15th century, Joseon Dynasty (1392 - 1897)
Stoneware with dipped white slip decoration.
This style of Buncheong Stoneware was produced exclusively in the Boseong area of Korea, located on the south-west of the peninsula. It is a style which was developed from Goryeo celadon, during the early Joseon Dynasty, specifically from around 1470-1500. The Boseong Deombeong-i was created originally to resemble the white porcelains which the ruling families used, which the lower strata of society where prohibited from owning. Thus, among the lower classes, this 'replacement porcelain' was extremely popular'.
The Boseong Deombeong-i is a stoneware dipped multiple times in a thick white slip; often two to three dippings and subsequent firings are required. The technique cannot be traced to any other ceramic tradition, and is perhaps one of the most famous and mysterious domestic Korean ceramic styles.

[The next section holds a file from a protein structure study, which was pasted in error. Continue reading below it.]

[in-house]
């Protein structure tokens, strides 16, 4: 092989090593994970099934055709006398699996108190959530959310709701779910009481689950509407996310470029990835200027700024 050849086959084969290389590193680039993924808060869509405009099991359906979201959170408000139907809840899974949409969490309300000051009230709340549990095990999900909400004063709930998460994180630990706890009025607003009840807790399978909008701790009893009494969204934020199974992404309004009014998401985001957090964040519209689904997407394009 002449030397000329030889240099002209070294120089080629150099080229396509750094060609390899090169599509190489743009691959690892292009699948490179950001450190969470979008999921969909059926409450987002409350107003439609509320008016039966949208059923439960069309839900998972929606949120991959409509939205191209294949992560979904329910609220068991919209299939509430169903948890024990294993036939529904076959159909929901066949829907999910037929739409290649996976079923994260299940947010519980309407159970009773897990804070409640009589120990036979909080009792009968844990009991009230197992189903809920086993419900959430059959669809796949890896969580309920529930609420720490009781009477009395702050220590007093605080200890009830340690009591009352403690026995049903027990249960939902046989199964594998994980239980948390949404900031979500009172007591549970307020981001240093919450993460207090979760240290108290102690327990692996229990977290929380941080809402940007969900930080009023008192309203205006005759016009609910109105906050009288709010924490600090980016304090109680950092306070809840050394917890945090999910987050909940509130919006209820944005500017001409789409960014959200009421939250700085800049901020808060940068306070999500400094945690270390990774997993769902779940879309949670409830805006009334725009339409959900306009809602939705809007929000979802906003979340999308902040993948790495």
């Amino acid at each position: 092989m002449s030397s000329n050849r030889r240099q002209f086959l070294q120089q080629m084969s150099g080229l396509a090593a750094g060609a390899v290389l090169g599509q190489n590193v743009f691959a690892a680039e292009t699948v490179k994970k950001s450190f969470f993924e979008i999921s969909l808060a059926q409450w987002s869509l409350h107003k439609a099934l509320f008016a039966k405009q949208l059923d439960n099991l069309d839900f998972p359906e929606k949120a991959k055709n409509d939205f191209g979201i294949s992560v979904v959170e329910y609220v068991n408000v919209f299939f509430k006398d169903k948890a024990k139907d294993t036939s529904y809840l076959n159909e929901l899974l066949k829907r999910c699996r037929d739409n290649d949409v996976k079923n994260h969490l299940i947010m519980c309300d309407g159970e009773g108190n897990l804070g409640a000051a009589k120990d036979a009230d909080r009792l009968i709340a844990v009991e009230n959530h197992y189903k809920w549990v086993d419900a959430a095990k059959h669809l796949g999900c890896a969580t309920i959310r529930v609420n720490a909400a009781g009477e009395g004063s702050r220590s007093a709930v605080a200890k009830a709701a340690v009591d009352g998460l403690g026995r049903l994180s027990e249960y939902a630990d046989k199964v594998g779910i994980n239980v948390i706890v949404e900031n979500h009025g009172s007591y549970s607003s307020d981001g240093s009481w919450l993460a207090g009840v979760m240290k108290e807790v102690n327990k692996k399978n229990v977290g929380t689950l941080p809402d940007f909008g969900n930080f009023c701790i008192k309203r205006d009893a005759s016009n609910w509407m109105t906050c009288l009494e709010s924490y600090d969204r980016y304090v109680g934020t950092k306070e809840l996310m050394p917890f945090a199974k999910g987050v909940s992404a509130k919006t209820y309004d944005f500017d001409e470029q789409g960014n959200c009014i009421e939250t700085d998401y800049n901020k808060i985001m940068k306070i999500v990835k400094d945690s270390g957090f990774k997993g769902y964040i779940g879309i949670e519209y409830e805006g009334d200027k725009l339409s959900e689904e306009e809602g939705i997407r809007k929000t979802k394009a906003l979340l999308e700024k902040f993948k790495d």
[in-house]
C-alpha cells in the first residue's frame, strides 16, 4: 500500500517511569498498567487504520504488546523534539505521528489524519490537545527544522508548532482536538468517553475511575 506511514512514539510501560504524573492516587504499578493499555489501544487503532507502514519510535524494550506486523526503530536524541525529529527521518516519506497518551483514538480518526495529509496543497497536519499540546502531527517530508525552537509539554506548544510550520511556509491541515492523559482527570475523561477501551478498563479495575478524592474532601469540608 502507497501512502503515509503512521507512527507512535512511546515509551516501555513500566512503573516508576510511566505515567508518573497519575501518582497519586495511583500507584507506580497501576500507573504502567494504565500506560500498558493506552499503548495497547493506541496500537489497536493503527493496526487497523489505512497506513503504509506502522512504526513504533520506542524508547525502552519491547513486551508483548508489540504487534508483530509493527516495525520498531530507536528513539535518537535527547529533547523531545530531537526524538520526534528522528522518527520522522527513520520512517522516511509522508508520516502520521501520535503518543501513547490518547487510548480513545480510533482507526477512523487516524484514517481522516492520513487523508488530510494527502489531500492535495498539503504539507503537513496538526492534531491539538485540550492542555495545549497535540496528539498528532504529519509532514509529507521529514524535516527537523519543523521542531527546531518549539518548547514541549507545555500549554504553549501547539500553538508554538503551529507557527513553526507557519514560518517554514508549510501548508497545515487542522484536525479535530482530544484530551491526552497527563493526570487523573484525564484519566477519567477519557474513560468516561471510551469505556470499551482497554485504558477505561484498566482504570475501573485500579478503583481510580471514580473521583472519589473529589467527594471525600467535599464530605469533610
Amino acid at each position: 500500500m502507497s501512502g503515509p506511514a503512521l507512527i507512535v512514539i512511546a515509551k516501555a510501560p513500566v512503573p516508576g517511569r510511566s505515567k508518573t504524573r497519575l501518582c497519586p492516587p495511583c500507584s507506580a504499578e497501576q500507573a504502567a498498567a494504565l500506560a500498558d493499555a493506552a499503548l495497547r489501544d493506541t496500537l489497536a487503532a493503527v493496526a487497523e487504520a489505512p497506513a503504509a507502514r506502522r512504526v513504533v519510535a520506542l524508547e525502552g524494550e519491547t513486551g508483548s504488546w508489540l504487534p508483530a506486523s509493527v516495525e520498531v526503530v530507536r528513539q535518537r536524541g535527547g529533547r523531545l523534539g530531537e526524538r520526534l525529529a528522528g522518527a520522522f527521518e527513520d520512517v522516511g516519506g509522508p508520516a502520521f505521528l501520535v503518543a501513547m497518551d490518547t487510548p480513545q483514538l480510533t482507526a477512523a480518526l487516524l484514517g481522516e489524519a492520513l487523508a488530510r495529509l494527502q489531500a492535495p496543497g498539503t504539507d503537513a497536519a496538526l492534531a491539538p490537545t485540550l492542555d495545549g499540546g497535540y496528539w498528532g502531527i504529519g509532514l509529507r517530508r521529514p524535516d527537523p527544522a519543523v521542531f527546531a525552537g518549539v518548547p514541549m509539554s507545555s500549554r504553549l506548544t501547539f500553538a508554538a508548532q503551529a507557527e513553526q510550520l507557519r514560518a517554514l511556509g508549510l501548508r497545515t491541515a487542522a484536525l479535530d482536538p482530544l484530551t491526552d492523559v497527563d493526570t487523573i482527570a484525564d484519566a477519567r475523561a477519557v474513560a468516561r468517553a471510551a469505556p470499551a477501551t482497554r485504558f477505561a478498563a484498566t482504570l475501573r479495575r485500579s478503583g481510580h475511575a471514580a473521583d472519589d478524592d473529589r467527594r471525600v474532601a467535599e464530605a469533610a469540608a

When water is placed inside this bowl, something amazing happens - small pinholes which from in the white slip during the firing process, act as breathing holes for the clay underneath. So, when water is poured into the bowl, small darkened shapes begin to emerge on the surface of the bowl - known in Korea as 'mul-kkot', or 'water flowers'.
This piece offers insight into the stratas of Korean culture which have been forgotten - the general populace whose lives do not make up history, unlike their elite counterparts. The modesty reflected in this bowl does not stem from the pressures of unattainable levels of moral and virtue, but instead stems from the genuine simplicity in its craft, design and usage.
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